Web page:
A/Prof Michelle Simmons - University of New South Wales
Participating University of New South Wales Node Researchers:
Dr Neil Curson
Dr Lars Oberbeck
Mr Martin Brauhart
Mr Albert McMaster
Prof Robert Clark
Mr Johnson Goh (PhD)
Mr Toby Hallam (PhD)
Mr Frank Ruess (PhD)
Mr Steven Schofield (PhD)
Collaborating Centre Researchers:
A/Prof Steven Prawer - University of Melbourne
Dr Chris Pakes - University of Melbourne
Dr Alberto Cimmion - University of Melbourne
Prof David McKenzie - University of Sydney
Dr Nigel Marks - University of Sydney
Mr Hugh Wilson - University of Sydney
Dr Marilyn Hawley - Los Alamos National Laboratory, USA
Dr Geoff Brown - Los Alamos National Laboratory, USA
Dr Holger Grube - Los Alamos National Laboratory, USA
The objective of this Program is to fabricate the basic building blocks of a scaleable quantum computer using 31P nuclei (nuclear spin I=1/2), as the qubits, in isotopically pure 28Si (I=0). For qubit operation we require an atomically precise array of P nuclei embedded in silicon approximately 200 Angstroms apart, such that the donor electron wavefunctions can overlap, and an insulating barrier to isolate them from the surface control A and J-gates. Using a combination of scanning tunnelling microscopy (STM) and molecular beam epitaxy (MBE) we employ a "bottom-up" strategy to build the device atomic layer by atomic layer. The final device structure, with the qubit architecture is shown in figure 1.
Figure 1: Si based quantum computer .
Figure 2 shows the detailed "bottom-up" fabrication strategy to build the Kane quantum computer.
- Step 1 The clean, defect-free Si(001) surface is exposed to atomic hydrogen (H) which passivates the surface to form a monolayer (ML) of hydrogen resist.
- Step 2 The STM tip is then used to desorb single H atoms from the resist, thereby exposing the underlying Si substrate.
- Step 3 During subsequent exposure of the surface to phosphorus-containing molecules, such as phosphine (PH3) gas single PH3 molecules adsorb into the hole in the resist bonding directly to the silicon surface .
- Step 4 A critical annealing step incorporates the P atoms from the PH3 molecule into the Si surface while leaving the hydrogen resist layer unaffected. This step is important since it changes the weakly physisorbed phosphorus atom in the phosphine molecule with only one covalent bond to the surface into an incorporated phosphorus atom in the silicon surface with three covalent bonds. This helps to secure the phosphorus atom in its patterned location providing a stronger resistance to thermal diffusion in subsequent processing stages.
Steps 1-4 have already been achieved within the program. In particular, we have demonstrated the controlled incorporation of single P atoms into the Si(001) surface with atomic-scale precision, see figure 3 .
- Step 5 The hydrogen resist layer is removed from the surface without destroying the ordered array of phosphorus atoms.
- Step 6 The phosphorus atoms are then encapsulated in a few monolayers of silicon grown at room temperature to minimise dopant diffusion [4 ,5 ] out of the patterned arrays.
- Step 7 Subsequent rapid annealing reduces the defect density in the silicon layer and flattens the surface allowing us to image the dopants beneath the surface. A key factor in the silicon encapsulation process is to minimise heating of the sample as this may cause the phosphorus atoms to thermally diffuse or segregate to the surface, thereby destroying the carefully created STM patterned array.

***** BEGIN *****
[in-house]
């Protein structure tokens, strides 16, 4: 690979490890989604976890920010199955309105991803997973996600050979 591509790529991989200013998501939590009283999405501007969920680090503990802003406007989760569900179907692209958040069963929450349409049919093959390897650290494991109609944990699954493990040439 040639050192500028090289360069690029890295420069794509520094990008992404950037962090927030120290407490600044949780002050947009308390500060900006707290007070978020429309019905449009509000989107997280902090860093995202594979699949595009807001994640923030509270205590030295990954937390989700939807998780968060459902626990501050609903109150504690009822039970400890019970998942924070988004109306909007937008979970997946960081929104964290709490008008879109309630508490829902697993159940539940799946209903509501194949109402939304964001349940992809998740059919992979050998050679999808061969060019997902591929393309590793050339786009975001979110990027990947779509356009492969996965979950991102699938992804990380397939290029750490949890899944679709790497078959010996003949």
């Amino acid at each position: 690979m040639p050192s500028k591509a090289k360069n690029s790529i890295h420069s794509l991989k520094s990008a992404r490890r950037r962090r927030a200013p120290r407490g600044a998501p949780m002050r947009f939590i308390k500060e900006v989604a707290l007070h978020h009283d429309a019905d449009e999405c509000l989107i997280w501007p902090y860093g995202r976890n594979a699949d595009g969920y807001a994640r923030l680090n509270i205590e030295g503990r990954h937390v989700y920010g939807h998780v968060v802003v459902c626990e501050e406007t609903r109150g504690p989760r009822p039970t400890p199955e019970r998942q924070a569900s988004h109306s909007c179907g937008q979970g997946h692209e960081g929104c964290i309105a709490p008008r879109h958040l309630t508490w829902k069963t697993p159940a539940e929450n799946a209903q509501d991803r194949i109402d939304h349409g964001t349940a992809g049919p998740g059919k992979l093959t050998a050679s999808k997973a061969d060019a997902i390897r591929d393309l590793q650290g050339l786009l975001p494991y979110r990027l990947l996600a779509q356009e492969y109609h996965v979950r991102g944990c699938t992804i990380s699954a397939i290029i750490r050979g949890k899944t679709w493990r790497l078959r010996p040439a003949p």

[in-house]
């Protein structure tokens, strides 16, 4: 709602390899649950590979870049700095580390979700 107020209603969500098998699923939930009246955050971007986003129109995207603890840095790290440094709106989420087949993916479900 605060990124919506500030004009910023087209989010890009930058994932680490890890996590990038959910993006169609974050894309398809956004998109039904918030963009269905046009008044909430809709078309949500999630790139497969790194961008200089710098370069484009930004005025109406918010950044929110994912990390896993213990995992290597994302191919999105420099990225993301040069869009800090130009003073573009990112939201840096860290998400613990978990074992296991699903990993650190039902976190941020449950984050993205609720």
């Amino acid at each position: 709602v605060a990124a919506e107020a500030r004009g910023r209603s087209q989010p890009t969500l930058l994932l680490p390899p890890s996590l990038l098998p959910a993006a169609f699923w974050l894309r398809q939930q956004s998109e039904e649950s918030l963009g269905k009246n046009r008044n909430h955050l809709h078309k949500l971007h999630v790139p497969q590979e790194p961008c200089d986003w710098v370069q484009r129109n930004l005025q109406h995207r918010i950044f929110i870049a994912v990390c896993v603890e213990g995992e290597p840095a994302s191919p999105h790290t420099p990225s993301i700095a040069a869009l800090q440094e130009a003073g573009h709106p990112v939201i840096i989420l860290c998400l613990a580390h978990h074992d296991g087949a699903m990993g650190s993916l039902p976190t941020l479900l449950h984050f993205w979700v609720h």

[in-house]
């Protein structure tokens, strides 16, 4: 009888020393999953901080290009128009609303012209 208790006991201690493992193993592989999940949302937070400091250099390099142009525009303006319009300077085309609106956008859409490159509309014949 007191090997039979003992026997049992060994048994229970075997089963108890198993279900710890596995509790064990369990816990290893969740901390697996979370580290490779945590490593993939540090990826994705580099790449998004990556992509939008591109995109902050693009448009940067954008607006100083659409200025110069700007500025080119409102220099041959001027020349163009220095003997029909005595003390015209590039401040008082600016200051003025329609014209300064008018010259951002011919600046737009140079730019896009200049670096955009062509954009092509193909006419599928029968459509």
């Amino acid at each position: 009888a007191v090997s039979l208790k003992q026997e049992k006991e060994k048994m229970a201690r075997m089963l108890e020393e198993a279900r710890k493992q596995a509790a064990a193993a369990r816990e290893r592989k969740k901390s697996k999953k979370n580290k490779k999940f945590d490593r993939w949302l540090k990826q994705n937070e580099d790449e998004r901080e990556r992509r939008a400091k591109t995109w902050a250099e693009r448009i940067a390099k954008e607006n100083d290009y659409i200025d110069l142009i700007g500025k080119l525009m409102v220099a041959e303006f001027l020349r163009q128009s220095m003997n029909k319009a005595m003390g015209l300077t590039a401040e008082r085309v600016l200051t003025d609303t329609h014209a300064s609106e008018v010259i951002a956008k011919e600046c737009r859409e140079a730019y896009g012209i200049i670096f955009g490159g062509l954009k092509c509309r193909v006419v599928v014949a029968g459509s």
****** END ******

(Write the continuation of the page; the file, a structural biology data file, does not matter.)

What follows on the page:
- Steps 8-10 The last three steps include Si growth at higher temperatures, the growth of an insulating barrier layer and registration of the P qubits to aligned surface metal gates. Each of these processes are currently being tackled at present.
Figure 2: "Bottom-up" fabrication process
Figure 3: Controlled single P atom incorporation.
The fabrication of registered P qubit arrays has only become possible with the design of a combined customised STM-SEM/MBE system shown in figures 4 (a) and (b). This system incorporates several unique features including the ability to image sample sizes of 1 cm2, an SEM attached to the STM to allow precise tip positioning on the sample surface and observation of nanometer features on the surface, an optical position read-out to allow reproducible positioning of the STM tip several hundred nanometers from a registration marker on the surface (figure 4 (a)) and a full 4" SiGe capability for device quality silicon, sample uniformity and accurate growth rate calibration (figure 4 (b)).
Figure 4a: Customised combined STM-SEM system
Figure 4b: SiGe MBE system
After fabrication of the P qubit array it is then necessary to transfer the sample to the Semiconductor Nanofabrication Facility for subsequent A and J-gate fabrication before being measured in the National Magnet Laboratory. Important collaborative aspects of this project involve close liason with researchers at Los Alamos National Laboratory (USA) on atom lithography and buried dopant imaging. In addition, parallel collaborative programs on single ion implantation and scanning probe imaging are undertaken at the University of Melbourne node.
At present excellent progress is being made in steps 8-10 with the registration of buried P atom structures to electrical contacts on the surface and the hydrogen removal and Si encapsulation of P atoms with buried dopant imaging. This work is at present being patented and overcomes many of the remaining challenges for the realisation of a scaleable solid-state quantum computer design.
 B. E. Kane, Nature 393, 133 (1998).
 S. R. Schofield, N. J. Curson, M. Y. Simmons, F. J. Ruess, T. Hallam, L. Oberbeck, and R. G. Clark, cond-mat/0307599, Phys. Rev. Lett. (in press).
 L. Oberbeck, N. J. Curson, M. Y. Simmons, R. Brenner, A. R. Hamilton, S. R. Schofield, and R. G. Clark, Appl. Phys. Lett. 81, 3197 (2002).
 L. Oberbeck, N. J. Curson, T. Hallam, M. Y. Simmons, R. G. Clark, and G. Bilger,